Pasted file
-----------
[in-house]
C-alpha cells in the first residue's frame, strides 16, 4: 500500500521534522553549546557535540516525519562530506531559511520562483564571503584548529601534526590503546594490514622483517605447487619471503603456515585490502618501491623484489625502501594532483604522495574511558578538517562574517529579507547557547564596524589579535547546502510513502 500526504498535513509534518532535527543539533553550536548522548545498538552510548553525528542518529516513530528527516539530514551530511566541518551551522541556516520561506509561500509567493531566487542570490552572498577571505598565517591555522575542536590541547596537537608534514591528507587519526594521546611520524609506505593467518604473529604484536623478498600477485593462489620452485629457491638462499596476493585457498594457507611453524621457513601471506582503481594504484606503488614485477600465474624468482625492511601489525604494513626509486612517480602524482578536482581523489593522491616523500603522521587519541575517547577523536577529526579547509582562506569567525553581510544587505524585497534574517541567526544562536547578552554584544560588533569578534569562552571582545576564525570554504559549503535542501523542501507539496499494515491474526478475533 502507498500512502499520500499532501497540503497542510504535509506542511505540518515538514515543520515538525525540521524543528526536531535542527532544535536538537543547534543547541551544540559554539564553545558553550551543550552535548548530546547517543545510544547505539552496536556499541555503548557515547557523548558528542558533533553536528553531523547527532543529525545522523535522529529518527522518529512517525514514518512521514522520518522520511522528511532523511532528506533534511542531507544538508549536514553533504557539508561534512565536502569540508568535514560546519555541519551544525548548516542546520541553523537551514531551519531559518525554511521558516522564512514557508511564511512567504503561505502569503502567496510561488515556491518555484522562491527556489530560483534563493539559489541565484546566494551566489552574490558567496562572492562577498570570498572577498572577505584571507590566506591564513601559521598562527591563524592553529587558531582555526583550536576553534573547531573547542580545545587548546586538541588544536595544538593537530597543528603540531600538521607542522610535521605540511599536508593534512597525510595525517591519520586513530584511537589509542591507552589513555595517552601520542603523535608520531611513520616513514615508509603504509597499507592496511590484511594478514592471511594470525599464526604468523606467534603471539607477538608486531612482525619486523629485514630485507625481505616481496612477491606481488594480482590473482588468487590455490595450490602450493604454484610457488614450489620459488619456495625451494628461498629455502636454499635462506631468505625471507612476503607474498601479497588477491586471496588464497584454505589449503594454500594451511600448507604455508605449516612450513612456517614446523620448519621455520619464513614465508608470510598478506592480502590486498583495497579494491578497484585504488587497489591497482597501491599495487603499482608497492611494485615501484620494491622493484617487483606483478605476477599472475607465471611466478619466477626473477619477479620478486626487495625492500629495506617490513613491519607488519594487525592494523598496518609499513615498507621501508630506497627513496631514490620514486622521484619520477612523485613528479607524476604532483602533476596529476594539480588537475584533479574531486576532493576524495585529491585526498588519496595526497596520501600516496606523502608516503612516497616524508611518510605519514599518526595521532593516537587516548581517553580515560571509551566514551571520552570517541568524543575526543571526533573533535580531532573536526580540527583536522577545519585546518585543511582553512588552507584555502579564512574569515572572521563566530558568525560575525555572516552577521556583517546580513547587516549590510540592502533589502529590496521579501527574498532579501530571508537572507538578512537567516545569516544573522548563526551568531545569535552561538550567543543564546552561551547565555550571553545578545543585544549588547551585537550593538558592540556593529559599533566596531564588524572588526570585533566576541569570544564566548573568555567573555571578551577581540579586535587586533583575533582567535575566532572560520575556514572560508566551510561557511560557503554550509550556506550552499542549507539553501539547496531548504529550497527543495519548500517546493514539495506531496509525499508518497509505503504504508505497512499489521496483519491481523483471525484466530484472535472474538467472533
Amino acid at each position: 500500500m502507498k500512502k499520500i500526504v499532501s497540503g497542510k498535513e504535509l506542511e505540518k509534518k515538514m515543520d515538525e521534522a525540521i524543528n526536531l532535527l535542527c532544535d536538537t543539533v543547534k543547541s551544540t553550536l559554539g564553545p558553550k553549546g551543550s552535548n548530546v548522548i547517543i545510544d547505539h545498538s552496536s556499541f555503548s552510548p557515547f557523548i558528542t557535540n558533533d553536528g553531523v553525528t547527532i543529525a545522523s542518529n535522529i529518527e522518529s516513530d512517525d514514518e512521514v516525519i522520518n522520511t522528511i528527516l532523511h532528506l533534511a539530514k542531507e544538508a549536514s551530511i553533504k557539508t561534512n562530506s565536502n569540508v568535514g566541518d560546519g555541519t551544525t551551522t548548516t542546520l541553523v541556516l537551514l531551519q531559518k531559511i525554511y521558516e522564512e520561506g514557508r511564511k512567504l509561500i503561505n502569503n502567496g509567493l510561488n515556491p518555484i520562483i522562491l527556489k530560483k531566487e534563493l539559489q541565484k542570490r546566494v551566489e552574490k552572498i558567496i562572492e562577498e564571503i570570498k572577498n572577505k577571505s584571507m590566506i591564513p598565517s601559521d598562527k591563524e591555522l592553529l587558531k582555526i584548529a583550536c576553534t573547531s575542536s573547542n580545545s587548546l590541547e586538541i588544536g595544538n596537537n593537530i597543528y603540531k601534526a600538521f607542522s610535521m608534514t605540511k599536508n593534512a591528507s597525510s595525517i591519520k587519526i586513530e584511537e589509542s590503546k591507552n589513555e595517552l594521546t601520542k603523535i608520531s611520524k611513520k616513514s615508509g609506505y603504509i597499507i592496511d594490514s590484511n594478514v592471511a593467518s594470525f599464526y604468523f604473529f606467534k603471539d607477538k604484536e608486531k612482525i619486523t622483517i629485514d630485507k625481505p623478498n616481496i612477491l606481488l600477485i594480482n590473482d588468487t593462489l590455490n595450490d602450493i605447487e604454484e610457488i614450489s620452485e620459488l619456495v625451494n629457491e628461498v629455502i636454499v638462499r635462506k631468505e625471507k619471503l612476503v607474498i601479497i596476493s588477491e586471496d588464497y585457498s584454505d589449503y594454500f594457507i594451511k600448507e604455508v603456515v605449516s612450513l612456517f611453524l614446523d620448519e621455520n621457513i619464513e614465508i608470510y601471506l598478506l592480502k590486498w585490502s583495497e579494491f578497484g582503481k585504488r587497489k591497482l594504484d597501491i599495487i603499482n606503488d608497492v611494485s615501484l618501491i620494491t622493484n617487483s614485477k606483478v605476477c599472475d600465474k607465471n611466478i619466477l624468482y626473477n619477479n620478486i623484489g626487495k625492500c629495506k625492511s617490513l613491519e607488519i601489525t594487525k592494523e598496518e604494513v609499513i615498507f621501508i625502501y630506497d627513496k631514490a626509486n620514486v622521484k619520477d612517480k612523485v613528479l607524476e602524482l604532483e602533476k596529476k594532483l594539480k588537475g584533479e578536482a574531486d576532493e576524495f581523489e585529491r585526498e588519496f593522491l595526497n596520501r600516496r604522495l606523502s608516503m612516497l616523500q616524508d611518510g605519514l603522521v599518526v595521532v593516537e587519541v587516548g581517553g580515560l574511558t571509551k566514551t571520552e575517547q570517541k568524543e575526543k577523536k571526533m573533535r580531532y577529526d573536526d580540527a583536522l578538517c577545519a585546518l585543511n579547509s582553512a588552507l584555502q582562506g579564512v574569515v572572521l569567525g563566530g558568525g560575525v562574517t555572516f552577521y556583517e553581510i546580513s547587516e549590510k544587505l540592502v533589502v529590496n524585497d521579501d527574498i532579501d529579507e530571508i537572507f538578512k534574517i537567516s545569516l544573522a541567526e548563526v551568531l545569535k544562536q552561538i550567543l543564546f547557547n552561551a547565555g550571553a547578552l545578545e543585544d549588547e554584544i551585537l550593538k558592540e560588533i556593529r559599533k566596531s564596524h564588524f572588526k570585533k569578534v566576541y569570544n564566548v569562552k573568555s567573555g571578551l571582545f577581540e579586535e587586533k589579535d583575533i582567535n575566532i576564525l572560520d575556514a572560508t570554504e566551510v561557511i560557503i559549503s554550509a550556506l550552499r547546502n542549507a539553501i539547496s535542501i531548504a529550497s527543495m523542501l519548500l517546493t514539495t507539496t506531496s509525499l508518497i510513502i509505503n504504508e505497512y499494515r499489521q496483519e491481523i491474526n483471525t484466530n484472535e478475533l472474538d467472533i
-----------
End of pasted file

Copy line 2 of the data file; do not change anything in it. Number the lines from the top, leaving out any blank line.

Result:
C-alpha cells in the first residue's frame, strides 16, 4: 500500500521534522553549546557535540516525519562530506531559511520562483564571503584548529601534526590503546594490514622483517605447487619471503603456515585490502618501491623484489625502501594532483604522495574511558578538517562574517529579507547557547564596524589579535547546502510513502 500526504498535513509534518532535527543539533553550536548522548545498538552510548553525528542518529516513530528527516539530514551530511566541518551551522541556516520561506509561500509567493531566487542570490552572498577571505598565517591555522575542536590541547596537537608534514591528507587519526594521546611520524609506505593467518604473529604484536623478498600477485593462489620452485629457491638462499596476493585457498594457507611453524621457513601471506582503481594504484606503488614485477600465474624468482625492511601489525604494513626509486612517480602524482578536482581523489593522491616523500603522521587519541575517547577523536577529526579547509582562506569567525553581510544587505524585497534574517541567526544562536547578552554584544560588533569578534569562552571582545576564525570554504559549503535542501523542501507539496499494515491474526478475533 502507498500512502499520500499532501497540503497542510504535509506542511505540518515538514515543520515538525525540521524543528526536531535542527532544535536538537543547534543547541551544540559554539564553545558553550551543550552535548548530546547517543545510544547505539552496536556499541555503548557515547557523548558528542558533533553536528553531523547527532543529525545522523535522529529518527522518529512517525514514518512521514522520518522520511522528511532523511532528506533534511542531507544538508549536514553533504557539508561534512565536502569540508568535514560546519555541519551544525548548516542546520541553523537551514531551519531559518525554511521558516522564512514557508511564511512567504503561505502569503502567496510561488515556491518555484522562491527556489530560483534563493539559489541565484546566494551566489552574490558567496562572492562577498570570498572577498572577505584571507590566506591564513601559521598562527591563524592553529587558531582555526583550536576553534573547531573547542580545545587548546586538541588544536595544538593537530597543528603540531600538521607542522610535521605540511599536508593534512597525510595525517591519520586513530584511537589509542591507552589513555595517552601520542603523535608520531611513520616513514615508509603504509597499507592496511590484511594478514592471511594470525599464526604468523606467534603471539607477538608486531612482525619486523629485514630485507625481505616481496612477491606481488594480482590473482588468487590455490595450490602450493604454484610457488614450489620459488619456495625451494628461498629455502636454499635462506631468505625471507612476503607474498601479497588477491586471496588464497584454505589449503594454500594451511600448507604455508605449516612450513612456517614446523620448519621455520619464513614465508608470510598478506592480502590486498583495497579494491578497484585504488587497489591497482597501491599495487603499482608497492611494485615501484620494491622493484617487483606483478605476477599472475607465471611466478619466477626473477619477479620478486626487495625492500629495506617490513613491519607488519594487525592494523598496518609499513615498507621501508630506497627513496631514490620514486622521484619520477612523485613528479607524476604532483602533476596529476594539480588537475584533479574531486576532493576524495585529491585526498588519496595526497596520501600516496606523502608516503612516497616524508611518510605519514599518526595521532593516537587516548581517553580515560571509551566514551571520552570517541568524543575526543571526533573533535580531532573536526580540527583536522577545519585546518585543511582553512588552507584555502579564512574569515572572521563566530558568525560575525555572516552577521556583517546580513547587516549590510540592502533589502529590496521579501527574498532579501530571508537572507538578512537567516545569516544573522548563526551568531545569535552561538550567543543564546552561551547565555550571553545578545543585544549588547551585537550593538558592540556593529559599533566596531564588524572588526570585533566576541569570544564566548573568555567573555571578551577581540579586535587586533583575533582567535575566532572560520575556514572560508566551510561557511560557503554550509550556506550552499542549507539553501539547496531548504529550497527543495519548500517546493514539495506531496509525499508518497509505503504504508505497512499489521496483519491481523483471525484466530484472535472474538467472533